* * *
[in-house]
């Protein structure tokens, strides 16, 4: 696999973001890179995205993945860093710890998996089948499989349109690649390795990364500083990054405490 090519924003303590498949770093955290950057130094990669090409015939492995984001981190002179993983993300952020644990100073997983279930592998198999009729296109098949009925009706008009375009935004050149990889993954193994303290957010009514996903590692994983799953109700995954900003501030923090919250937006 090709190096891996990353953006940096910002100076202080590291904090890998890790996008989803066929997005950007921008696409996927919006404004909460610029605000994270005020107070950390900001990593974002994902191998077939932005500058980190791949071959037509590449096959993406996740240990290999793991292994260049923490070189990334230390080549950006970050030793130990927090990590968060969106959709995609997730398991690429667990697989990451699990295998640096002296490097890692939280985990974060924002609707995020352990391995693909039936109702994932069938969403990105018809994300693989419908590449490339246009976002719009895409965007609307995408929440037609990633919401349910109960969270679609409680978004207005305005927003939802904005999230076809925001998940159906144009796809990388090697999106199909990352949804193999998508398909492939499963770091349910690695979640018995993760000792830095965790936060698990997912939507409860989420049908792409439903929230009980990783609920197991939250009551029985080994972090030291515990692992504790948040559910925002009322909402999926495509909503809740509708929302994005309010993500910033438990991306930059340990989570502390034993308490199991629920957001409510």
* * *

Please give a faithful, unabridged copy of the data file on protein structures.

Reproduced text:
[in-house]
């Protein structure tokens, strides 16, 4: 696999973001890179995205993945860093710890998996089948499989349109690649390795990364500083990054405490 090519924003303590498949770093955290950057130094990669090409015939492995984001981190002179993983993300952020644990100073997983279930592998198999009729296109098949009925009706008009375009935004050149990889993954193994303290957010009514996903590692994983799953109700995954900003501030923090919250937006 090709190096891996990353953006940096910002100076202080590291904090890998890790996008989803066929997005950007921008696409996927919006404004909460610029605000994270005020107070950390900001990593974002994902191998077939932005500058980190791949071959037509590449096959993406996740240990290999793991292994260049923490070189990334230390080549950006970050030793130990927090990590968060969106959709995609997730398991690429667990697989990451699990295998640096002296490097890692939280985990974060924002609707995020352990391995693909039936109702994932069938969403990105018809994300693989419908590449490339246009976002719009895409965007609307995408929440037609990633919401349910109960969270679609409680978004207005305005927003939802904005999230076809925001998940159906144009796809990388090697999106199909990352949804193999998508398909492939499963770091349910690695979640018995993760000792830095965790936060698990997912939507409860989420049908792409439903929230009980990783609920197991939250009551029985080994972090030291515990692992504790948040559910925002009322909402999926495509909503809740509708929302994005309010993500910033438990991306930059340990989570502390034993308490199991629920957001409510």